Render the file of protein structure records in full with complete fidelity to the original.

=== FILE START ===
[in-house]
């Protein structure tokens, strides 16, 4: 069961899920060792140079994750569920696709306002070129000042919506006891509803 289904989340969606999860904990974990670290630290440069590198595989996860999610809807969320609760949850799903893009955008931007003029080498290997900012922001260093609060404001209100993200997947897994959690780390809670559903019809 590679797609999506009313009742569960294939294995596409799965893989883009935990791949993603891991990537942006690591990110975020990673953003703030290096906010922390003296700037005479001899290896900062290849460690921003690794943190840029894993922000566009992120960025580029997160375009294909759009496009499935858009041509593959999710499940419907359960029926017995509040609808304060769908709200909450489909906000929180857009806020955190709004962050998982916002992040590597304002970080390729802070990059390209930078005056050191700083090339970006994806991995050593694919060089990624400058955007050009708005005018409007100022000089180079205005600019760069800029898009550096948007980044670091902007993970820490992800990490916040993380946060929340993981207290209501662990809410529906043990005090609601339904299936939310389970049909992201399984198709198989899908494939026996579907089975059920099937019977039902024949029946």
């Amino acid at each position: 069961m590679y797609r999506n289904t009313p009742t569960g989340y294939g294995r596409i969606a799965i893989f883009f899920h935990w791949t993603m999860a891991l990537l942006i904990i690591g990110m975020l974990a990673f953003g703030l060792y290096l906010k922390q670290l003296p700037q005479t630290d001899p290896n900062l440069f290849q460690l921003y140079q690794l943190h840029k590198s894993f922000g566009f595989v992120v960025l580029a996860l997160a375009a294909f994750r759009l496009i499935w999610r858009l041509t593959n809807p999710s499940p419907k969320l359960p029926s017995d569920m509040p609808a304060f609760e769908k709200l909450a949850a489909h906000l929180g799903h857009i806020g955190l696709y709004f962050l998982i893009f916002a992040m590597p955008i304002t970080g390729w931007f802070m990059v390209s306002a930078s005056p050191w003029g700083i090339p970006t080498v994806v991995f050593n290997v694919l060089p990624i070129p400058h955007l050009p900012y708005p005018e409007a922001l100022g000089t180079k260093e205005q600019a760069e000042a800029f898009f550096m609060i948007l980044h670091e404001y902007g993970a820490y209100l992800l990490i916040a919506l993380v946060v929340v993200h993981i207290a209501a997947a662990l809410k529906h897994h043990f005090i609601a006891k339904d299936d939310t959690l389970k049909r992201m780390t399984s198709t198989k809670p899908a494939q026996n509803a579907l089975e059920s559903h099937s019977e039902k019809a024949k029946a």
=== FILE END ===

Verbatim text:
[in-house]
């Protein structure tokens, strides 16, 4: 069961899920060792140079994750569920696709306002070129000042919506006891509803 289904989340969606999860904990974990670290630290440069590198595989996860999610809807969320609760949850799903893009955008931007003029080498290997900012922001260093609060404001209100993200997947897994959690780390809670559903019809 590679797609999506009313009742569960294939294995596409799965893989883009935990791949993603891991990537942006690591990110975020990673953003703030290096906010922390003296700037005479001899290896900062290849460690921003690794943190840029894993922000566009992120960025580029997160375009294909759009496009499935858009041509593959999710499940419907359960029926017995509040609808304060769908709200909450489909906000929180857009806020955190709004962050998982916002992040590597304002970080390729802070990059390209930078005056050191700083090339970006994806991995050593694919060089990624400058955007050009708005005018409007100022000089180079205005600019760069800029898009550096948007980044670091902007993970820490992800990490916040993380946060929340993981207290209501662990809410529906043990005090609601339904299936939310389970049909992201399984198709198989899908494939026996579907089975059920099937019977039902024949029946």
């Amino acid at each position: 069961m590679y797609r999506n289904t009313p009742t569960g989340y294939g294995r596409i969606a799965i893989f883009f899920h935990w791949t993603m999860a891991l990537l942006i904990i690591g990110m975020l974990a990673f953003g703030l060792y290096l906010k922390q670290l003296p700037q005479t630290d001899p290896n900062l440069f290849q460690l921003y140079q690794l943190h840029k590198s894993f922000g566009f595989v992120v960025l580029a996860l997160a375009a294909f994750r759009l496009i499935w999610r858009l041509t593959n809807p999710s499940p419907k969320l359960p029926s017995d569920m509040p609808a304060f609760e769908k709200l909450a949850a489909h906000l929180g799903h857009i806020g955190l696709y709004f962050l998982i893009f916002a992040m590597p955008i304002t970080g390729w931007f802070m990059v390209s306002a930078s005056p050191w003029g700083i090339p970006t080498v994806v991995f050593n290997v694919l060089p990624i070129p400058h955007l050009p900012y708005p005018e409007a922001l100022g000089t180079k260093e205005q600019a760069e000042a800029f898009f550096m609060i948007l980044h670091e404001y902007g993970a820490y209100l992800l990490i916040a919506l993380v946060v929340v993200h993981i207290a209501a997947a662990l809410k529906h897994h043990f005090i609601a006891k339904d299936d939310t959690l389970k049909r992201m780390t399984s198709t198989k809670p899908a494939q026996n509803a579907l089975e059920s559903h099937s019977e039902k019809a024949k029946a």